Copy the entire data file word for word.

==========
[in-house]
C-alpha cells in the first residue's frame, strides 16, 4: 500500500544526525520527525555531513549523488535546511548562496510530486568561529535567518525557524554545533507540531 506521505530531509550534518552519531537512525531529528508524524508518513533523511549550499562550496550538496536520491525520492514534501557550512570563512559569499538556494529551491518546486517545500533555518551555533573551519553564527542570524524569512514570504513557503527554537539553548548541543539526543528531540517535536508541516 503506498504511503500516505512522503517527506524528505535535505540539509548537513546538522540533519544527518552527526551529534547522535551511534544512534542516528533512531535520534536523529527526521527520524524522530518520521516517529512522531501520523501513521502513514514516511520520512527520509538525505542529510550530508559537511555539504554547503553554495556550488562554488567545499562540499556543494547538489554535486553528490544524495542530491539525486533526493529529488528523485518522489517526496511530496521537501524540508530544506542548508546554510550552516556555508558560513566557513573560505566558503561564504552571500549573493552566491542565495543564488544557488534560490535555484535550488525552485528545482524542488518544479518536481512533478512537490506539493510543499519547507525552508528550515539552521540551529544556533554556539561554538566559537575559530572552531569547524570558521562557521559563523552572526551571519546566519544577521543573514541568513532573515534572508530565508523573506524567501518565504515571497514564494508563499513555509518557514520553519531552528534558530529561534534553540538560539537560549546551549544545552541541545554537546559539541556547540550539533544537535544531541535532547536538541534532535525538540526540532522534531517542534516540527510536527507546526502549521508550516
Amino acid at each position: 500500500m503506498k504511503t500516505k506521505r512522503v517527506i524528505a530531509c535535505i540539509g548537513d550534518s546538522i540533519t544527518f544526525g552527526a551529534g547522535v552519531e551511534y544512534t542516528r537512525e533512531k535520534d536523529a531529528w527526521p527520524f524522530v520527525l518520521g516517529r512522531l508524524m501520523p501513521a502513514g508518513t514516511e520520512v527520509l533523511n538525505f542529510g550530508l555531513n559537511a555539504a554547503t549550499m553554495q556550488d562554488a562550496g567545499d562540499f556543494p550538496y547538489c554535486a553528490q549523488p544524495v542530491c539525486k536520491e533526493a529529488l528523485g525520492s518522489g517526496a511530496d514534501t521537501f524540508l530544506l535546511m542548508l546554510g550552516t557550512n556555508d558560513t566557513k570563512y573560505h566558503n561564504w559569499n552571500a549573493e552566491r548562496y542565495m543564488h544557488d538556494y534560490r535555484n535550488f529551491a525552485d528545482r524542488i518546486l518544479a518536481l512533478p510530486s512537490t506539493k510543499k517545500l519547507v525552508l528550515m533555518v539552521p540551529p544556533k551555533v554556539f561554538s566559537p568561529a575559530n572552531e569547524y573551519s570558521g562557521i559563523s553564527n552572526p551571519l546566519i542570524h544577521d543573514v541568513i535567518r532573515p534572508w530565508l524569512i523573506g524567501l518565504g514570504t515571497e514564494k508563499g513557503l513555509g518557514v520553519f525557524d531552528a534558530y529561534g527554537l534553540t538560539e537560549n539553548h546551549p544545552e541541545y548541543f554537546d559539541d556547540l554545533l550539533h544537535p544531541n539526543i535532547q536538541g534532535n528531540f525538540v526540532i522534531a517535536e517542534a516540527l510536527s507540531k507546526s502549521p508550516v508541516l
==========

[in-house]
C-alpha cells in the first residue's frame, strides 16, 4: 500500500544526525520527525555531513549523488535546511548562496510530486568561529535567518525557524554545533507540531 506521505530531509550534518552519531537512525531529528508524524508518513533523511549550499562550496550538496536520491525520492514534501557550512570563512559569499538556494529551491518546486517545500533555518551555533573551519553564527542570524524569512514570504513557503527554537539553548548541543539526543528531540517535536508541516 503506498504511503500516505512522503517527506524528505535535505540539509548537513546538522540533519544527518552527526551529534547522535551511534544512534542516528533512531535520534536523529527526521527520524524522530518520521516517529512522531501520523501513521502513514514516511520520512527520509538525505542529510550530508559537511555539504554547503553554495556550488562554488567545499562540499556543494547538489554535486553528490544524495542530491539525486533526493529529488528523485518522489517526496511530496521537501524540508530544506542548508546554510550552516556555508558560513566557513573560505566558503561564504552571500549573493552566491542565495543564488544557488534560490535555484535550488525552485528545482524542488518544479518536481512533478512537490506539493510543499519547507525552508528550515539552521540551529544556533554556539561554538566559537575559530572552531569547524570558521562557521559563523552572526551571519546566519544577521543573514541568513532573515534572508530565508523573506524567501518565504515571497514564494508563499513555509518557514520553519531552528534558530529561534534553540538560539537560549546551549544545552541541545554537546559539541556547540550539533544537535544531541535532547536538541534532535525538540526540532522534531517542534516540527510536527507546526502549521508550516
Amino acid at each position: 500500500m503506498k504511503t500516505k506521505r512522503v517527506i524528505a530531509c535535505i540539509g548537513d550534518s546538522i540533519t544527518f544526525g552527526a551529534g547522535v552519531e551511534y544512534t542516528r537512525e533512531k535520534d536523529a531529528w527526521p527520524f524522530v520527525l518520521g516517529r512522531l508524524m501520523p501513521a502513514g508518513t514516511e520520512v527520509l533523511n538525505f542529510g550530508l555531513n559537511a555539504a554547503t549550499m553554495q556550488d562554488a562550496g567545499d562540499f556543494p550538496y547538489c554535486a553528490q549523488p544524495v542530491c539525486k536520491e533526493a529529488l528523485g525520492s518522489g517526496a511530496d514534501t521537501f524540508l530544506l535546511m542548508l546554510g550552516t557550512n556555508d558560513t566557513k570563512y573560505h566558503n561564504w559569499n552571500a549573493e552566491r548562496y542565495m543564488h544557488d538556494y534560490r535555484n535550488f529551491a525552485d528545482r524542488i518546486l518544479a518536481l512533478p510530486s512537490t506539493k510543499k517545500l519547507v525552508l528550515m533555518v539552521p540551529p544556533k551555533v554556539f561554538s566559537p568561529a575559530n572552531e569547524y573551519s570558521g562557521i559563523s553564527n552572526p551571519l546566519i542570524h544577521d543573514v541568513i535567518r532573515p534572508w530565508l524569512i523573506g524567501l518565504g514570504t515571497e514564494k508563499g513557503l513555509g518557514v520553519f525557524d531552528a534558530y529561534g527554537l534553540t538560539e537560549n539553548h546551549p544545552e541541545y548541543f554537546d559539541d556547540l554545533l550539533h544537535p544531541n539526543i535532547q536538541g534532535n528531540f525538540v526540532i522534531a517535536e517542534a516540527l510536527s507540531k507546526s502549521p508550516v508541516l